Just before it shut down for the summer, Congress rejected an effort to cut schools and libraries out of one of the Commerce Department’s largest telecommunications funding programs.

Days before the August recess, the Senate passed a Commerce spending amendment that would allow schools and libraries to apply for funds from the Telecommunications Information Infrastructure Assistance Program (TIIAP) after all.

The Commerce committee originally had voted in early July to prohibit organizations eligible for eRate funding from applying for TIIAP funds, arguing that money from TIIAP and the eRate cover the same expenses.

Staffers for those senators backing the original measure say schools and similar institutions shouldn’t get other government grants if they are eligible for the eRate—the internet-connection program many of these same lawmakers are simultaneously seeking to undermine.

The controversial $1.67 billion eRate program was established as part of the 1996 Telecommunications Act to wire schools and libraries to the internet. Those institutions had originally requested more than $2 billion in internet connection discounts.

But under pressure from telecommunications companies, who help subsidize eRate funding, and Congress, the eRate’s budget was cut nearly in half and will be distributed over 18 months instead of 12.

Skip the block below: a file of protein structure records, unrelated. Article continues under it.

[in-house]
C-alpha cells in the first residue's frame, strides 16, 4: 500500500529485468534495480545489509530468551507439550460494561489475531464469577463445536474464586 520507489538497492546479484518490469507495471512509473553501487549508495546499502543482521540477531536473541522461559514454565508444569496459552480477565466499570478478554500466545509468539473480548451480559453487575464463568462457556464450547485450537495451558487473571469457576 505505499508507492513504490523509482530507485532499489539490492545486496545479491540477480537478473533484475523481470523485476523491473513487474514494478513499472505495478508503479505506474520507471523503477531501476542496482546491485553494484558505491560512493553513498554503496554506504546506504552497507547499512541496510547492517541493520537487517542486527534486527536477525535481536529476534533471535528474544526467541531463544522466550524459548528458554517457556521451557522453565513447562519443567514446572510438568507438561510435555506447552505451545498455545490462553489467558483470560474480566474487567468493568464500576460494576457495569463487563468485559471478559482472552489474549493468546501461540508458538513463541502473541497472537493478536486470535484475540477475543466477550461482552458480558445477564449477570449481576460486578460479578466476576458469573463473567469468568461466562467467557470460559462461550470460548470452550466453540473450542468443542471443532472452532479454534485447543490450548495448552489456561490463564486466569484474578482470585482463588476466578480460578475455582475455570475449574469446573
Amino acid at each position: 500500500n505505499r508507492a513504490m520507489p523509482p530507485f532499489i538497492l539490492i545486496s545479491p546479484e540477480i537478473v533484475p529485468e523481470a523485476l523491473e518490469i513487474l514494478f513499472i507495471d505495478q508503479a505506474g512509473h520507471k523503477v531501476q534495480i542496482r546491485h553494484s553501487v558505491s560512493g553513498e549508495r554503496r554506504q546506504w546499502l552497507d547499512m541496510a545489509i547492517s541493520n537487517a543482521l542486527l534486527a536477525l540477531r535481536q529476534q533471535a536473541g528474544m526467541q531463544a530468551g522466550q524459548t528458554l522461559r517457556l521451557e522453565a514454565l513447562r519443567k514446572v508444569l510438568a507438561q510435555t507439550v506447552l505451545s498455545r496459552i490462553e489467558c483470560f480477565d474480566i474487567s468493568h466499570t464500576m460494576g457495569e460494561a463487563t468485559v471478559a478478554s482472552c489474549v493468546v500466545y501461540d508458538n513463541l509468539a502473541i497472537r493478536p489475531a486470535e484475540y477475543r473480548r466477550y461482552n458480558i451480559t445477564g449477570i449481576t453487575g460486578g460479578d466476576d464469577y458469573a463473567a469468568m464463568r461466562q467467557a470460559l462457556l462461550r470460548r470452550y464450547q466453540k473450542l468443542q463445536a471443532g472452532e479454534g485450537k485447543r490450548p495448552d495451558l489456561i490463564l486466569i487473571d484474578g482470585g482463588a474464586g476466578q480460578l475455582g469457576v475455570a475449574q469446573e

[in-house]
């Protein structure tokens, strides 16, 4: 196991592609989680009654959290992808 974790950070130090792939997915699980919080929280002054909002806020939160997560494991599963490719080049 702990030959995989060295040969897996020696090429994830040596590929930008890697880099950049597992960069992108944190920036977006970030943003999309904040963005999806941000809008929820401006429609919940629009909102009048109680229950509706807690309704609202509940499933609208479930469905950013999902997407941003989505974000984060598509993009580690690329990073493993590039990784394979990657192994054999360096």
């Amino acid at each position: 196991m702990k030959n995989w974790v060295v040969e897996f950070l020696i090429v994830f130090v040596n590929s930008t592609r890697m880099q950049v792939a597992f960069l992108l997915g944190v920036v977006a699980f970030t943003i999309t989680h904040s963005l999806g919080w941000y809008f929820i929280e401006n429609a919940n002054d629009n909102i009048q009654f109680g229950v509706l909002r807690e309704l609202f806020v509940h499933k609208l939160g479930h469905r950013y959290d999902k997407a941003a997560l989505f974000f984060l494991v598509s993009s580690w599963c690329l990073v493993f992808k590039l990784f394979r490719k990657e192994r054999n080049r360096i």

TIIAP funds go to projects such as creating computer connections between schools and hospital pediatrics units.

The Senate also restored $9 million to TIIAP’s budget, passing an amendment sponsored by Sen. Judd Gregg, R-N.H. The total amount of the federal program stands at $20 million.

The committee originally recommended slashing the budget by half, from $22 million to $11 million.

TIIAP—funded through the National Telecommunications and Information Administration of the U.S. Department of Commerce—already has received $315 million in requests for the current grant cycle.

The House was expected to pass its own Commerce Department spending bill, appropriating $16 million to TIIAP. Members of the House and Senate will come together in the coming months to hammer out the differences in the two versions.

TIIAP funding opp

TIIAP was created in 1994 to help schools and other non-profit organizations use network technology. The program is known for funding unusual, innovative projects of schools, libraries, hospitals, public safety entities, and state and local governments.

To apply for a TIIAP grant, you must request an application kit (1999 isn’t available yet, but you can still review 1998). You can do that by visiting the web site, sending an eMail to tiiap@ntia.doc.gov, or calling the agency at (202) 482-2048. You can also write to: Stephen Downs, Director, TIIAP, Office of Telecommunications and Information Applications, NTIA, U.S. Department of Commerce, 1401 Constitution Avenue, NW, Room 4096, Washington, DC 20230.